Stalking is a terrifying, sinister crime, yet many of us may not be entirely familiar with what it really is, or indeed the profound psychological torture it inflicts on its victims.
But Vicky Clarke, 49, from Bangor knows only too well the traumatic effect this type of unwanted and deeply intrusive attention can have on someone’s life after she herself was stalked by an ex-partner.
‘‘The impact on my life as a result of dating the wrong man for a brief time has been life-changing,’’ said Vicky, who was stalked following a five-month relationship in 2011.
At the beginning everything was fine. She had met the man in a bar and their relationship was ‘normal’.
‘‘I did not see any signs that I was dating a human hunter with a hidden side,’’ she said.
But when it came to finishing the relationship, the man wouldn’t leave her alone.
“He wouldn’t accept we were over, and kept following me in the car, driving around my area all the time to catch me when I was out, walking past my house, sometimes with dogs, hood up or down, anything to change disguise. ‘‘
Vicky said he was emailing and texting her up to 20 times a day and despite changing her phone number, he always seemed able to track her down.
“He kept trying to get my new numbers by claiming to be a work enquiry, scanning my friends’ social media pages for information, waiting in shops and streets as I drove home from work, banging on my car window when parked at lights, and then trying to flag me to stop on the carriageway as if his car had broken down.’’
She added: “He had cards and letters hand delivered by his allies, to my home, which became my prison without bars.’’
Vicky, who had two young children, eventually felt she had no choice but to move house, which she did on two occasions, but her tormentor once again managed to find her.
The man also started to stalk her current partner and ex-husband and, in a chilling turn of events, even threatened to have Vicky killed.
‘‘He approached me at one stage and said ‘I am going to have you shot’.’’
There are currently no specific stalking laws in Northern Ireland and people who end up in court on charges that would be commonly regarded as stalking behaviour can only be charged under existing harassment or intimidation legislation.
But in a horrible twist, Vicky said her stalker became educated on the law and tried to prosecute her for stalking him.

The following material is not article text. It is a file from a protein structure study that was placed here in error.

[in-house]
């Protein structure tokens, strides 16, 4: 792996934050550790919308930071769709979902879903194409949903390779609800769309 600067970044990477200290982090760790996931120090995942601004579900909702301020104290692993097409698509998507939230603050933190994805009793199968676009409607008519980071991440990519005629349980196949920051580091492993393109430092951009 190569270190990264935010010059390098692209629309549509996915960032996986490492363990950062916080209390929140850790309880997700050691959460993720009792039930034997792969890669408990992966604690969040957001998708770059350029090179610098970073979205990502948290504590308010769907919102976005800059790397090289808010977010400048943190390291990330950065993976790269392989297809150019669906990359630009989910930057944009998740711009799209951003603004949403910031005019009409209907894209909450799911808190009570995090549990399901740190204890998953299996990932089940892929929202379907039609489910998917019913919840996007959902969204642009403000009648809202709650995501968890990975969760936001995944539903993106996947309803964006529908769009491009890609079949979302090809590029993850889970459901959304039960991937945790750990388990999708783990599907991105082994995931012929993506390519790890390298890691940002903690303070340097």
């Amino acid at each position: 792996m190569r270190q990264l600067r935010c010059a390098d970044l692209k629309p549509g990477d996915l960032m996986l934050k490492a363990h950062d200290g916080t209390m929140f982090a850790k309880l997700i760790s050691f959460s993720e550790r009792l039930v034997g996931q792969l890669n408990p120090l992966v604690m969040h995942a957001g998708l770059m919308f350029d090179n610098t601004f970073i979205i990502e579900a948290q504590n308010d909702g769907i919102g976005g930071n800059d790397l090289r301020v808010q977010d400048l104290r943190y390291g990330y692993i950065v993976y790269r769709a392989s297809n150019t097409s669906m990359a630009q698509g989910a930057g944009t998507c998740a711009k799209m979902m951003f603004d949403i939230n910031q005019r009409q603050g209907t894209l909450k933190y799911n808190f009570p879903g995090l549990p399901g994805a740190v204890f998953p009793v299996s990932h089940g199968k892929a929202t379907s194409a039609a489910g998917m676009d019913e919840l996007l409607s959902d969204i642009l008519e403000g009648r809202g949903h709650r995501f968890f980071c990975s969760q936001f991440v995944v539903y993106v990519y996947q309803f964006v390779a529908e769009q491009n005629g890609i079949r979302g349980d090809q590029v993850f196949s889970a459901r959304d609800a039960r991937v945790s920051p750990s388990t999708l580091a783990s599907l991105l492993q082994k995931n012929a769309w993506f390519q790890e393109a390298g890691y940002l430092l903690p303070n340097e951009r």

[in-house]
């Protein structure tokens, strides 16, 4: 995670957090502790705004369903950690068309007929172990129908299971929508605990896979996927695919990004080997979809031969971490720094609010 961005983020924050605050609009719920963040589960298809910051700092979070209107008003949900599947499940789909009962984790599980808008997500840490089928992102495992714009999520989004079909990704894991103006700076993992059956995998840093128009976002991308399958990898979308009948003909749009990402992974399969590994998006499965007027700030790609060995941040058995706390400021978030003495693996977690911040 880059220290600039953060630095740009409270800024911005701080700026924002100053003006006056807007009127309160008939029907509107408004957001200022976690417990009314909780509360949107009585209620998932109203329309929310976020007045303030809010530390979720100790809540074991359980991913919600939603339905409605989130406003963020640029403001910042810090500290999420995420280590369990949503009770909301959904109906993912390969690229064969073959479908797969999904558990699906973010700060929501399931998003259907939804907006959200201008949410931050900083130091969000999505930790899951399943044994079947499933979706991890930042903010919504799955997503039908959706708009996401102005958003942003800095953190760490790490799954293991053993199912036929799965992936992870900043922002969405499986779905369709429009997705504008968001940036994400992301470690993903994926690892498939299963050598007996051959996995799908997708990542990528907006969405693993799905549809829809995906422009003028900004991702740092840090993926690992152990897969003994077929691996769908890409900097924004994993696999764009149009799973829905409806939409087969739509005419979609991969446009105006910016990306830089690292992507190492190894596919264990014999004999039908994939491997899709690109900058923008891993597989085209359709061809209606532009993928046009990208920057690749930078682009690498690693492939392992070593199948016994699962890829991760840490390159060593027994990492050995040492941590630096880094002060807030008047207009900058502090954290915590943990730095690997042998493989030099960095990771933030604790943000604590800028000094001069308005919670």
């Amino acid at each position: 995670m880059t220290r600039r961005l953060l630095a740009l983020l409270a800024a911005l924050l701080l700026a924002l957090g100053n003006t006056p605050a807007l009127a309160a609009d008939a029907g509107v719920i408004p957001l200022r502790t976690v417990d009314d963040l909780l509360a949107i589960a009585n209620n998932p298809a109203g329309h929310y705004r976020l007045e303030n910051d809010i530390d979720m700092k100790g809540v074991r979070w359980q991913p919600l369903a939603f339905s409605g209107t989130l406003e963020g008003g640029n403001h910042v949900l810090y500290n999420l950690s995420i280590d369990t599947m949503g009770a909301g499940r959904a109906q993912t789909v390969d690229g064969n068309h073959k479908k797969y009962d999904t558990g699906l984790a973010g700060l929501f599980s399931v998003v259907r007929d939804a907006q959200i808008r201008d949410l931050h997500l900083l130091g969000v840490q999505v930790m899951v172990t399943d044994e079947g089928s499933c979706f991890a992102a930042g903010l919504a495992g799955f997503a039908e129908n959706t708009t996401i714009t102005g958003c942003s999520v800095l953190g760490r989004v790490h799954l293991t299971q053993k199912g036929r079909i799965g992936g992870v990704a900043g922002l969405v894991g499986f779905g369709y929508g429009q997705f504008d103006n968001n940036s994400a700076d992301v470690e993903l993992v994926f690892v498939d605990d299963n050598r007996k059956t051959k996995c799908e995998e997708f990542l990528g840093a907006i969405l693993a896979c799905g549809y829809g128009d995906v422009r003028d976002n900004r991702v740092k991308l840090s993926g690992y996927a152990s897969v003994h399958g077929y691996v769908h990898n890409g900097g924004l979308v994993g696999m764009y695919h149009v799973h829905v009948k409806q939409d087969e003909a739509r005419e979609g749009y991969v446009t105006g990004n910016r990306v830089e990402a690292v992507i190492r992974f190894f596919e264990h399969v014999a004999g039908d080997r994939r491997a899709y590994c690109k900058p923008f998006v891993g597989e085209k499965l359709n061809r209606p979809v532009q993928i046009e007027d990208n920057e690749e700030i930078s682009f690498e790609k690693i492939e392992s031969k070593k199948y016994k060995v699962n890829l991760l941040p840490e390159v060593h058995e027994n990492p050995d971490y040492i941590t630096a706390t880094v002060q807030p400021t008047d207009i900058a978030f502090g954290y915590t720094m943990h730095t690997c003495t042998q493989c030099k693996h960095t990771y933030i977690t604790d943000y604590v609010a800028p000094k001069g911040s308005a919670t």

“He waited until 2015, and then started court proceedings against me. I knew I had to do something as this man was not going to stop until he had ruined my life. It was affecting my peace, my children, and my everyday sense of safety. I constantly lived in fear of what he was going to do next.
“I kept everything, including hand-written evidence and over a hundred emails traceable to him admitting it, justifying it, apologising and screen shots of his slander. His court case backfired on him, and now he can’t come within 50 metres of me.’’
After the court case, Vicky decided to share her experience.
‘‘I remember when I decided to speak out, it felt like I suddenly stood still and finally turned around and faced the Tyrannosaurus Rex that was hunting me. I explored the tactics, characteristics and traits of a stalker, and tried to pre-empt what was coming next.
‘‘I began to think outside the box on how to keep myself protected. Having researched stalking and global statistics I know one in five women are stalked typically by someone with a personality disorder. I asked some family and friends to help me, and last summer we started a street petition for stalking laws to be established in Northern Ireland.’’
She added: ‘‘Realising prosecution figures for harassment (currently used for stalking) are low, I also started a workshop to help those whose lives are halted by stalking and have nowhere to turn, except trapped in their tormentor’s campaign of terror.
‘‘I believe the unbelievable and no matter how crazy another’s story is I know it can happen. Having faced my fear and battled at length to regain peace, I want to help others find the same by empowering them
and educating them on why, how come, and how to find some form of enjoyment of life again.’’
Vicky is an accredited psychotherapist with her own counselling practice, Talking Therapy NI. Her experience of being stalked spurred her on to set up Stalking NI, a support group which provides a point of access and information to help others,
‘‘Now I want to do all I can to reach out and get the message out there to those who are experiencing some of what I did that they too can battle through.’’
Vicky has teamed up with local health and wellbeing charity Inspire, which is hosting two free lunchtime awareness and information sessions entitled Stalking - How to maintain your wellbeing in an ‘unwanted relationship’ at the charity’s new resilience centre on Lombard Street, Belfast this Friday, February 10,
Places at the lunchtime sessions are limited, go to www.inspirewellbeing.org to book your free ticket.
If you would like to know more about the issue of stalking and what to do if you or someone close to you is affected, you can also visit Vicky’s website at www.stalkingni.com